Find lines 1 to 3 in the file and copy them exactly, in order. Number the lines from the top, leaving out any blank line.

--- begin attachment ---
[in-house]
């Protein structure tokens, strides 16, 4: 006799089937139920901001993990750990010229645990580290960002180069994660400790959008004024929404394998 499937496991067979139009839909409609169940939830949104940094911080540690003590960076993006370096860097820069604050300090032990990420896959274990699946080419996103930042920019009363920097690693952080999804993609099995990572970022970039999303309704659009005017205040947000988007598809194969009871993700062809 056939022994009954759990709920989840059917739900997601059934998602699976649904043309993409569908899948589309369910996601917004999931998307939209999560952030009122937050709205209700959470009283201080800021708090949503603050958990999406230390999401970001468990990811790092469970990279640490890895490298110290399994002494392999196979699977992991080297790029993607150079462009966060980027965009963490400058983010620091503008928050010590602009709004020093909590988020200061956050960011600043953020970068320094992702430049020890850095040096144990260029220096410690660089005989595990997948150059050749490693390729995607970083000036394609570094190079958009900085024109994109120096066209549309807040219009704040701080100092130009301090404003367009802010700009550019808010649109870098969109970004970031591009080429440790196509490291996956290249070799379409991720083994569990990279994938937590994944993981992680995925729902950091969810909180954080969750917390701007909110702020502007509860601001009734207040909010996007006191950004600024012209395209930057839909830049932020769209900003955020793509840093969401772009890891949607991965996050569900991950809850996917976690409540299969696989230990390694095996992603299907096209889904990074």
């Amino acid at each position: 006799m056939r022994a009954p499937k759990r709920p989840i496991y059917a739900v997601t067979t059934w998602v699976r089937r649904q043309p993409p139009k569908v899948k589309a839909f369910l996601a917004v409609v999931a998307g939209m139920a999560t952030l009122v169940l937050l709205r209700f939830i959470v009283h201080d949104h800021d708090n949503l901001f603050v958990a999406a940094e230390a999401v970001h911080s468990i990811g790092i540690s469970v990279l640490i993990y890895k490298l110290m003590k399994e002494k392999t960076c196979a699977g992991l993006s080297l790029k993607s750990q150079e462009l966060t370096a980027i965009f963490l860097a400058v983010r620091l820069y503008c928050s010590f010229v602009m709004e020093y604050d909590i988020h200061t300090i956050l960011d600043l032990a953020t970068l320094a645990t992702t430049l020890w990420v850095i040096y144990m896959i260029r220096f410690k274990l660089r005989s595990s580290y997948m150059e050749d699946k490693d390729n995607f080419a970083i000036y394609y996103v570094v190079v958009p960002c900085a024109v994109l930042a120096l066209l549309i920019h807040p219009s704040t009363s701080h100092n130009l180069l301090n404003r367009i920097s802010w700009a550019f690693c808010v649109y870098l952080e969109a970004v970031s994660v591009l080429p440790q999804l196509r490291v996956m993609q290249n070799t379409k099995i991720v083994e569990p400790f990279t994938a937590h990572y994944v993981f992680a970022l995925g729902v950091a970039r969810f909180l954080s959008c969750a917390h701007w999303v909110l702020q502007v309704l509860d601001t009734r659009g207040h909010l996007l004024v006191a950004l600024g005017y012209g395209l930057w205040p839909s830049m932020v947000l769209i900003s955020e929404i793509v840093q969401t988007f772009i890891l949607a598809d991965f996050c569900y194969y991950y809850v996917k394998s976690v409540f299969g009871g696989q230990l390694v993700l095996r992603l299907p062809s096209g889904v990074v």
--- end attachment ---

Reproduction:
[in-house]
């Protein structure tokens, strides 16, 4: 006799089937139920901001993990750990010229645990580290960002180069994660400790959008004024929404394998 499937496991067979139009839909409609169940939830949104940094911080540690003590960076993006370096860097820069604050300090032990990420896959274990699946080419996103930042920019009363920097690693952080999804993609099995990572970022970039999303309704659009005017205040947000988007598809194969009871993700062809 056939022994009954759990709920989840059917739900997601059934998602699976649904043309993409569908899948589309369910996601917004999931998307939209999560952030009122937050709205209700959470009283201080800021708090949503603050958990999406230390999401970001468990990811790092469970990279640490890895490298110290399994002494392999196979699977992991080297790029993607150079462009966060980027965009963490400058983010620091503008928050010590602009709004020093909590988020200061956050960011600043953020970068320094992702430049020890850095040096144990260029220096410690660089005989595990997948150059050749490693390729995607970083000036394609570094190079958009900085024109994109120096066209549309807040219009704040701080100092130009301090404003367009802010700009550019808010649109870098969109970004970031591009080429440790196509490291996956290249070799379409991720083994569990990279994938937590994944993981992680995925729902950091969810909180954080969750917390701007909110702020502007509860601001009734207040909010996007006191950004600024012209395209930057839909830049932020769209900003955020793509840093969401772009890891949607991965996050569900991950809850996917976690409540299969696989230990390694095996992603299907096209889904990074």
């Amino acid at each position: 006799m056939r022994a009954p499937k759990r709920p989840i496991y059917a739900v997601t067979t059934w998602v699976r089937r649904q043309p993409p139009k569908v899948k589309a839909f369910l996601a917004v409609v999931a998307g939209m139920a999560t952030l009122v169940l937050l709205r209700f939830i959470v009283h201080d949104h800021d708090n949503l901001f603050v958990a999406a940094e230390a999401v970001h911080s468990i990811g790092i540690s469970v990279l640490i993990y890895k490298l110290m003590k399994e002494k392999t960076c196979a699977g992991l993006s080297l790029k993607s750990q150079e462009l966060t370096a980027i965009f963490l860097a400058v983010r620091l820069y503008c928050s010590f010229v602009m709004e020093y604050d909590i988020h200061t300090i956050l960011d600043l032990a953020t970068l320094a645990t992702t430049l020890w990420v850095i040096y144990m896959i260029r220096f410690k274990l660089r005989s595990s580290y997948m150059e050749d699946k490693d390729n995607f080419a970083i000036y394609y996103v570094v190079v958009p960002c900085a024109v994109l930042a120096l066209l549309i920019h807040p219009s704040t009363s701080h100092n130009l180069l301090n404003r367009i920097s802010w700009a550019f690693c808010v649109y870098l952080e969109a970004v970031s994660v591009l080429p440790q999804l196509r490291v996956m993609q290249n070799t379409k099995i991720v083994e569990p400790f990279t994938a937590h990572y994944v993981f992680a970022l995925g729902v950091a970039r969810f909180l954080s959008c969750a917390h701007w999303v909110l702020q502007v309704l509860d601001t009734r659009g207040h909010l996007l004024v006191a950004l600024g005017y012209g395209l930057w205040p839909s830049m932020v947000l769209i900003s955020e929404i793509v840093q969401t988007f772009i890891l949607a598809d991965f996050c569900y194969y991950y809850v996917k394998s976690v409540f299969g009871g696989q230990l390694v993700l095996r992603l299907p062809s096209g889904v990074v």